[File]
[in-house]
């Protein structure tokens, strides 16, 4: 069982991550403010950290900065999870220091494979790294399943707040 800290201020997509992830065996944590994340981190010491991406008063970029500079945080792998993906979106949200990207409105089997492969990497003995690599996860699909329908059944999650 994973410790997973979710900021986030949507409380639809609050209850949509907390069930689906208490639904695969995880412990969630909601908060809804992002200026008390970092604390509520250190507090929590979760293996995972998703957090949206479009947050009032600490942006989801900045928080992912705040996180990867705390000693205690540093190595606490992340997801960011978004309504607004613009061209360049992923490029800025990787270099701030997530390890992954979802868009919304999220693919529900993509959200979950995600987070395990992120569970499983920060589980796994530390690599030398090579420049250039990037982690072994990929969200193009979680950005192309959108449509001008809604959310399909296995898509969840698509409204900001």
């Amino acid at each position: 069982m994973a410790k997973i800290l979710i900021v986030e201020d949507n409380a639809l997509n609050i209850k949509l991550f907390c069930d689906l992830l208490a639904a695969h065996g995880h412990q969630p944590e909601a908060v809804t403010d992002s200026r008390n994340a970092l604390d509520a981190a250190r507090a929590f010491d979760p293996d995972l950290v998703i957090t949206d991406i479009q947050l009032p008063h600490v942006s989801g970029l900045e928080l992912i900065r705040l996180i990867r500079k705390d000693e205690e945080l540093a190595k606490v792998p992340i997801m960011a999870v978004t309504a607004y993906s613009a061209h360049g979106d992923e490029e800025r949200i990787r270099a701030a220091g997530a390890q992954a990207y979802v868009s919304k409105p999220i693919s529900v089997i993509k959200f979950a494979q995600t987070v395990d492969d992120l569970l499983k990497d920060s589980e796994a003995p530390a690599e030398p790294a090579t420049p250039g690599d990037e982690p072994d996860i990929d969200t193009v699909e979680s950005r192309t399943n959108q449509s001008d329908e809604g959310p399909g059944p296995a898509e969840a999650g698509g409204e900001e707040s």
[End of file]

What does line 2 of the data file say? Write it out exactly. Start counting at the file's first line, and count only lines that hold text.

């Protein structure tokens, strides 16, 4: 069982991550403010950290900065999870220091494979790294399943707040 800290201020997509992830065996944590994340981190010491991406008063970029500079945080792998993906979106949200990207409105089997492969990497003995690599996860699909329908059944999650 994973410790997973979710900021986030949507409380639809609050209850949509907390069930689906208490639904695969995880412990969630909601908060809804992002200026008390970092604390509520250190507090929590979760293996995972998703957090949206479009947050009032600490942006989801900045928080992912705040996180990867705390000693205690540093190595606490992340997801960011978004309504607004613009061209360049992923490029800025990787270099701030997530390890992954979802868009919304999220693919529900993509959200979950995600987070395990992120569970499983920060589980796994530390690599030398090579420049250039990037982690072994990929969200193009979680950005192309959108449509001008809604959310399909296995898509969840698509409204900001």